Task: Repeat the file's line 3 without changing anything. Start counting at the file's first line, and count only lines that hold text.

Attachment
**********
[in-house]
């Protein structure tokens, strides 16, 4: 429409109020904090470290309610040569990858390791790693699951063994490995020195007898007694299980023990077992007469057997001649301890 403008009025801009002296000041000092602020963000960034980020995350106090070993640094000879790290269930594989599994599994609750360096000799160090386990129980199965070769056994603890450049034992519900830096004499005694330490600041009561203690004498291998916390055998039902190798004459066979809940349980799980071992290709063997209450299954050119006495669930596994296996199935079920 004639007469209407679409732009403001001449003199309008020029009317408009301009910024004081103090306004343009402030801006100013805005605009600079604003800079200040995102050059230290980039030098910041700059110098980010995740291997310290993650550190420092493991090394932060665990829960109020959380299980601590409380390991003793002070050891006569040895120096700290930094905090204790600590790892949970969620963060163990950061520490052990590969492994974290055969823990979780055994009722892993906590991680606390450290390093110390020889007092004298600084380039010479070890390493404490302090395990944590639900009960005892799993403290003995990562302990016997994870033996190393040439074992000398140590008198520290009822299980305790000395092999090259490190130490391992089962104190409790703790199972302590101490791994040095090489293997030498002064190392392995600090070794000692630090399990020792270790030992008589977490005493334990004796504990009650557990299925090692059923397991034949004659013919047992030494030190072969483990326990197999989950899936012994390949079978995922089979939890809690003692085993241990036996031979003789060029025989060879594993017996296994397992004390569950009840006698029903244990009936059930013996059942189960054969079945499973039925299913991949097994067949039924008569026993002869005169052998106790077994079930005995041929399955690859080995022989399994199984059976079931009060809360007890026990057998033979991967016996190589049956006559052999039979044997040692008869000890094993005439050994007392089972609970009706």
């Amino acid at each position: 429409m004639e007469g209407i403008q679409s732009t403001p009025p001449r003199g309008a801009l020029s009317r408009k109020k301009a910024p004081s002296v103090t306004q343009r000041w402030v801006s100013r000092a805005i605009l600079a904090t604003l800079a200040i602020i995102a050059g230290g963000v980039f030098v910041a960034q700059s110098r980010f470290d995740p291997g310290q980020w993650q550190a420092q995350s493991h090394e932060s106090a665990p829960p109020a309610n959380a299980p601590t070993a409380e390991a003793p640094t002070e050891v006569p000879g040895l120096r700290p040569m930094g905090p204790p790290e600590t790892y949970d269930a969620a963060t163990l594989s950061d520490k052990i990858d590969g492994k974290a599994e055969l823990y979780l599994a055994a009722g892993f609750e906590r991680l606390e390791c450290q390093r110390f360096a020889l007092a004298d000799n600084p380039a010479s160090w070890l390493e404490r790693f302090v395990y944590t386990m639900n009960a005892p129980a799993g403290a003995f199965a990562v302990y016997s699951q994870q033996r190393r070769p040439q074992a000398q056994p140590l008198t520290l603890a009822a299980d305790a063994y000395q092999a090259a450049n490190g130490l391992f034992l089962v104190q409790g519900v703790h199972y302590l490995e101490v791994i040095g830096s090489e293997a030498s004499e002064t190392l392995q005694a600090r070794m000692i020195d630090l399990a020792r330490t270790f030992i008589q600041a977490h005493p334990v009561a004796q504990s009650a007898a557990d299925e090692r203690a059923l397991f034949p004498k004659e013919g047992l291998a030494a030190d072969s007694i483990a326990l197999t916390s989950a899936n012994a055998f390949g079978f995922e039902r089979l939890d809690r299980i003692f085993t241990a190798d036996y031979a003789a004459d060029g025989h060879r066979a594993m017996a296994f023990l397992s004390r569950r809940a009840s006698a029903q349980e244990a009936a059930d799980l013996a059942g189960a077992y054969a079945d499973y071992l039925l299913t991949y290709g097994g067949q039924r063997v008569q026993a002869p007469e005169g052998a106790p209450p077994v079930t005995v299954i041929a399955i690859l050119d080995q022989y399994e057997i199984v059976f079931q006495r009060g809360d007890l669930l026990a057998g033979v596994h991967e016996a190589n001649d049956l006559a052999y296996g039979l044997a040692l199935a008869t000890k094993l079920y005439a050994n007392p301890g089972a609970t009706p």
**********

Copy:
């Amino acid at each position: 429409m004639e007469g209407i403008q679409s732009t403001p009025p001449r003199g309008a801009l020029s009317r408009k109020k301009a910024p004081s002296v103090t306004q343009r000041w402030v801006s100013r000092a805005i605009l600079a904090t604003l800079a200040i602020i995102a050059g230290g963000v980039f030098v910041a960034q700059s110098r980010f470290d995740p291997g310290q980020w993650q550190a420092q995350s493991h090394e932060s106090a665990p829960p109020a309610n959380a299980p601590t070993a409380e390991a003793p640094t002070e050891v006569p000879g040895l120096r700290p040569m930094g905090p204790p790290e600590t790892y949970d269930a969620a963060t163990l594989s950061d520490k052990i990858d590969g492994k974290a599994e055969l823990y979780l599994a055994a009722g892993f609750e906590r991680l606390e390791c450290q390093r110390f360096a020889l007092a004298d000799n600084p380039a010479s160090w070890l390493e404490r790693f302090v395990y944590t386990m639900n009960a005892p129980a799993g403290a003995f199965a990562v302990y016997s699951q994870q033996r190393r070769p040439q074992a000398q056994p140590l008198t520290l603890a009822a299980d305790a063994y000395q092999a090259a450049n490190g130490l391992f034992l089962v104190q409790g519900v703790h199972y302590l490995e101490v791994i040095g830096s090489e293997a030498s004499e002064t190392l392995q005694a600090r070794m000692i020195d630090l399990a020792r330490t270790f030992i008589q600041a977490h005493p334990v009561a004796q504990s009650a007898a557990d299925e090692r203690a059923l397991f034949p004498k004659e013919g047992l291998a030494a030190d072969s007694i483990a326990l197999t916390s989950a899936n012994a055998f390949g079978f995922e039902r089979l939890d809690r299980i003692f085993t241990a190798d036996y031979a003789a004459d060029g025989h060879r066979a594993m017996a296994f023990l397992s004390r569950r809940a009840s006698a029903q349980e244990a009936a059930d799980l013996a059942g189960a077992y054969a079945d499973y071992l039925l299913t991949y290709g097994g067949q039924r063997v008569q026993a002869p007469e005169g052998a106790p209450p077994v079930t005995v299954i041929a399955i690859l050119d080995q022989y399994e057997i199984v059976f079931q006495r009060g809360d007890l669930l026990a057998g033979v596994h991967e016996a190589n001649d049956l006559a052999y296996g039979l044997a040692l199935a008869t000890k094993l079920y005439a050994n007392p301890g089972a609970t009706p």